Macau Casino Tycoon Stanley Ho Dies At 98
The Hong Kong-Macau magnate Stanley Ho has died at the age of 98, his daughter Pansy has confirmed. The long-reigning “king of gambling” made billions transforming the former Portuguese territory into a casino hub that would eventually eclipse Las Vegas in revenue.
Ho’s health issues have been widely documented—in recent years, he reportedly suffered Parkinson’s disease, kidney failure and a stroke. On Monday, local press reported that Ho was in poor health at the Hong Kong Sanatorium & Hospital, where he died the following day.
The Hong Kong-born businessman was famed for his extensive family tree: he had 17 children with four women, all of whom he referred to as his wives. The South China Morning Post (SCMP) reports he leaves behind three of his four wives—among them his partner of more than three decades, Angela Leong—and 15 surviving children, including Pansy Ho, Lawrence Ho, Daisy Ho, Josie Ho and Laurinda Ho.
As well as his corporation SJM Holdings, which owns 20 casino properties in Macau, including the Grand Lisboa, Ho was also the founder and chairman of shipping, property and hospitality conglomerate Shun Tak Holdings, which operates the Hong Kong-Macau Turbojet ferry fleet.
Ho retired as chairman of SJM in 2018 after nearly 75 years in business. His daughter, Daisy succeeded him in his role. From 2010, he began devolving his financial assets between his “wives” and children, with Pansy, Ho’s eldest daughter with Lucina Lam, emerging as his heir-apparent through assuming the role of managing director of various companies he founded, including Shun Tak.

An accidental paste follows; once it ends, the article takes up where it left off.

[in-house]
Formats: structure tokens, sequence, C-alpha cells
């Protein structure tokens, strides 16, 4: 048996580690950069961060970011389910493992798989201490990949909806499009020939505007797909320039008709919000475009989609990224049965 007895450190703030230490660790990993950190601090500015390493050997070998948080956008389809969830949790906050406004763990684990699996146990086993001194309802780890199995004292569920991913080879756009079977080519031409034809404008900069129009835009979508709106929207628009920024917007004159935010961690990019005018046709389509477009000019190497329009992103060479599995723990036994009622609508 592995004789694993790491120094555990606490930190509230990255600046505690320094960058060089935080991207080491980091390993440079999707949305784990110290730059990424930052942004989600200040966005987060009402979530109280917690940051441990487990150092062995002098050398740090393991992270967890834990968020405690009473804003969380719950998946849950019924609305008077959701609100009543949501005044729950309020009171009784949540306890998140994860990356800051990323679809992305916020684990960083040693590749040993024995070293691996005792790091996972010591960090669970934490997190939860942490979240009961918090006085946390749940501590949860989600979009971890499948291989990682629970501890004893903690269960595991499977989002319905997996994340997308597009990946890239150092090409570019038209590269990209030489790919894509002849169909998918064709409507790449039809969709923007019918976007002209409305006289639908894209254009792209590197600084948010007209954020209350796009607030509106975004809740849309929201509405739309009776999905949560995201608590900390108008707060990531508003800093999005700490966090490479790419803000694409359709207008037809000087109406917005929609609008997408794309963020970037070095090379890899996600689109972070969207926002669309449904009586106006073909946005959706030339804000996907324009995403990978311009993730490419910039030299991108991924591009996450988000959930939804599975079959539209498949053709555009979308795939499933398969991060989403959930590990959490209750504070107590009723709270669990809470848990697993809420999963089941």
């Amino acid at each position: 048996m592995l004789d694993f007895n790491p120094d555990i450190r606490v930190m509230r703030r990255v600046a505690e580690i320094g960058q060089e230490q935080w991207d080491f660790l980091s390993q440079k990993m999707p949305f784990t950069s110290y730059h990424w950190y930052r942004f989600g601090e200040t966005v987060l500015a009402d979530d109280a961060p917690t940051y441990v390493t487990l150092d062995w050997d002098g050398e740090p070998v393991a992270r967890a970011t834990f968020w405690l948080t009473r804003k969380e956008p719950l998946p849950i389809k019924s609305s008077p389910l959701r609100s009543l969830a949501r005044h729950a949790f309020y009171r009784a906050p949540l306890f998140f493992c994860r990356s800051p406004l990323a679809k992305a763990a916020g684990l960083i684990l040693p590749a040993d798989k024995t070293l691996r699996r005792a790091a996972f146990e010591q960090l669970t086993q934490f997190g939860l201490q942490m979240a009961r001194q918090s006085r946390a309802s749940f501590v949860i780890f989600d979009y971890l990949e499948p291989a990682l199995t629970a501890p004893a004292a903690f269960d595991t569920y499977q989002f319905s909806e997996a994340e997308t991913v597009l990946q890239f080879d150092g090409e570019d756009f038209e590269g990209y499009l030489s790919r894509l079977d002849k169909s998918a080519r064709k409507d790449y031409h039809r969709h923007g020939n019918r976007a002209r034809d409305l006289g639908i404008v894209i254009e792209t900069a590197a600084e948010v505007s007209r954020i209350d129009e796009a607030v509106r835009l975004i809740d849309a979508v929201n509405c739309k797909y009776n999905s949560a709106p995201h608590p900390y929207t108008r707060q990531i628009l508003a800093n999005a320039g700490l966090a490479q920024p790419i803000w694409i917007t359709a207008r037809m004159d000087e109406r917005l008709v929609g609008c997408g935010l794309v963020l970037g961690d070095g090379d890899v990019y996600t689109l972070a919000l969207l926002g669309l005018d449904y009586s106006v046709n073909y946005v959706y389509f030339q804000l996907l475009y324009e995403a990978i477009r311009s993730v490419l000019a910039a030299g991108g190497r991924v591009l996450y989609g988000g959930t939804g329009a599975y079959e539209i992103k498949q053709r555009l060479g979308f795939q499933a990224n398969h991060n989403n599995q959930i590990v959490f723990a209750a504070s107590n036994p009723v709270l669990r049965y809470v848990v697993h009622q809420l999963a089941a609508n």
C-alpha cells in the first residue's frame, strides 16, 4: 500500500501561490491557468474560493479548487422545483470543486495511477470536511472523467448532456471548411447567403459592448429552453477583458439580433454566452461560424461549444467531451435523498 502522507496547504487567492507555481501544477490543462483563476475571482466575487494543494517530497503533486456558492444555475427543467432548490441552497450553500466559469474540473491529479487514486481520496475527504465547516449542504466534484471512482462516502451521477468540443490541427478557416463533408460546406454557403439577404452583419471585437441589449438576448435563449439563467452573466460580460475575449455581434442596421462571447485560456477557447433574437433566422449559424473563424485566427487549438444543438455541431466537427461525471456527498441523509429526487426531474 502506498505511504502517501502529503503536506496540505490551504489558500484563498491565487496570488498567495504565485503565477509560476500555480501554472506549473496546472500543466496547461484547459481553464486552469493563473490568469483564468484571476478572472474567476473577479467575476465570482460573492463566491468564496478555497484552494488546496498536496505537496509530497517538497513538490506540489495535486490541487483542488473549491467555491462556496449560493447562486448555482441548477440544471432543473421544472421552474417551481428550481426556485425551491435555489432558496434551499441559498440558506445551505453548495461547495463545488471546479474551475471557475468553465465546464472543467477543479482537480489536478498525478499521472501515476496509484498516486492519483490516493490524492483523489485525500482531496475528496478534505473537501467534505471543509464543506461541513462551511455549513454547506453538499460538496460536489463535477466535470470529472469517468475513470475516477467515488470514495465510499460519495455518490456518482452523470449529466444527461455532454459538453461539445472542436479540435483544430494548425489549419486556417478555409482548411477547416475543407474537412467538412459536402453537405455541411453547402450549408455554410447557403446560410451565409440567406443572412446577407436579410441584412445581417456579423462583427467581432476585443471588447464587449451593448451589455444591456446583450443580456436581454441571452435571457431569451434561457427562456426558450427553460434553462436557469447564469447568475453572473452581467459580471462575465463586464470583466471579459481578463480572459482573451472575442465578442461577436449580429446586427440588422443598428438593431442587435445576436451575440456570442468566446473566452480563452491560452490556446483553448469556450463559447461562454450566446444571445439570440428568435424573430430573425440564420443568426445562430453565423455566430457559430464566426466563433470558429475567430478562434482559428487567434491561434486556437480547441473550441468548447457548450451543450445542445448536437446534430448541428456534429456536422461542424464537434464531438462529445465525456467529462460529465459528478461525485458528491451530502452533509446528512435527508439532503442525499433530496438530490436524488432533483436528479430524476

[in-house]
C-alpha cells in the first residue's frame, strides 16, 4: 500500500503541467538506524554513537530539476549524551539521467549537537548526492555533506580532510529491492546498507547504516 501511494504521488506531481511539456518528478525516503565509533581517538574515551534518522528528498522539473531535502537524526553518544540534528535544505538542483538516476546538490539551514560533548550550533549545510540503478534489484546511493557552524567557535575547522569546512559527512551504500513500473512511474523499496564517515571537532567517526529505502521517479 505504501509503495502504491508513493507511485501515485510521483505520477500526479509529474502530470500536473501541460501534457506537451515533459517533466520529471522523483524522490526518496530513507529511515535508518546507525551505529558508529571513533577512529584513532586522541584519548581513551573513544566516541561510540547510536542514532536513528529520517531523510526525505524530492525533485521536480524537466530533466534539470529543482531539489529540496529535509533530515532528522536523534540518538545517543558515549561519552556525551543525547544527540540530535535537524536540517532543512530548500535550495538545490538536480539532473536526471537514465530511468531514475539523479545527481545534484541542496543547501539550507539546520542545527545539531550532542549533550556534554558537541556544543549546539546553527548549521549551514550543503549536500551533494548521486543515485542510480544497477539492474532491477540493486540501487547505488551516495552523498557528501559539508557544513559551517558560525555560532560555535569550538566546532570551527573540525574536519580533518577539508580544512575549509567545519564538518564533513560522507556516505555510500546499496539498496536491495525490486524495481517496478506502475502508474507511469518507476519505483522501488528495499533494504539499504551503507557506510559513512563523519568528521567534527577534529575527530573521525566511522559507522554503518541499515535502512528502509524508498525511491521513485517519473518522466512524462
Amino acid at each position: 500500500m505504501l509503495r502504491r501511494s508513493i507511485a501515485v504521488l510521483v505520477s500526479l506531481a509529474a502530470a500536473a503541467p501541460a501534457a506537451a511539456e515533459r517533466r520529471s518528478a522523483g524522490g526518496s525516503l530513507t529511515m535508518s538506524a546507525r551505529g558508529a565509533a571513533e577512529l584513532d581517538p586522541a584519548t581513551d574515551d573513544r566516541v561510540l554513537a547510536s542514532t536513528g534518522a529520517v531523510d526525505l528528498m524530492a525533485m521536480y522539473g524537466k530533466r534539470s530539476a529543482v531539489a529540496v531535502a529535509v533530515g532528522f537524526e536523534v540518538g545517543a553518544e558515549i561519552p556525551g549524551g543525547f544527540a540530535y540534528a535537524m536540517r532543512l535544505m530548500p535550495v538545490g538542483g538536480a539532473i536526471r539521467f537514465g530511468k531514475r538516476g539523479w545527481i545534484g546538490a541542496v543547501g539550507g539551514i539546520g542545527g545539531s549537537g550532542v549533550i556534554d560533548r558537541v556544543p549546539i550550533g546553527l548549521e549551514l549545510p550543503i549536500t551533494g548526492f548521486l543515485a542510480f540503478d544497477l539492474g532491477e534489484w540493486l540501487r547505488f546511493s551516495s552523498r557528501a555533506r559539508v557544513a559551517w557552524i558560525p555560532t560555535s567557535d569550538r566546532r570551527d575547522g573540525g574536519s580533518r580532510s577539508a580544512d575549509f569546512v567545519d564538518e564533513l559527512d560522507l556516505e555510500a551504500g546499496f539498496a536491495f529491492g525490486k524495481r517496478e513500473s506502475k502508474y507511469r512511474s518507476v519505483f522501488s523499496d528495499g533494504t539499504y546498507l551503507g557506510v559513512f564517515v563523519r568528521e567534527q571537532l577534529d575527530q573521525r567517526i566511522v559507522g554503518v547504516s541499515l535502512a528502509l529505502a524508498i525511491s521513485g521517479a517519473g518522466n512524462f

Ho amassed a personal wealth of billions of US dollars and was a dedicated philanthropist, donating large sums to institutions such as the University of Hong Kong and Po Leung Kuk, a Hong Kong charity that supports orphaned children. He held an Order of the British Empire (OBE) and Great Cross of the Order of Prince Henrique, an order of knighthood in Portugal, for his contributions to both Hong Kong and Macanese society.
As news of Ho’s death broke on Tuesday, business leaders across Asia paid tribute to one of the region’s most noted tycoons. “It’s the end of an era,” Allan Zeman, the Hong Kong businessman and non-executive chairman of hotel and casino Wynn Macau, said to the SCMP. Zeman added that Ho was “a very important part of Hong Kong”. Meanwhile, Stewart Leung Chi-kin, chairman of the Real Estate Developers Association (Reda), praised Ho’s loyalty to investing in Hong Kong real estate. “It is a great loss for Hong Kong,” Leung said.
Born in 1921 into a wealthy family of Dutch-Jewish ancestry, Ho first traded goods across the China-Macau border, before incorporating kerosene and construction into his interests. However, his masterstroke was winning a gaming monopoly license in Macau in 1961. Ho was a noted lover of ballroom dancing, horse racing and tennis, and carried the Olympic torch ahead of the 2008 Beijing Games.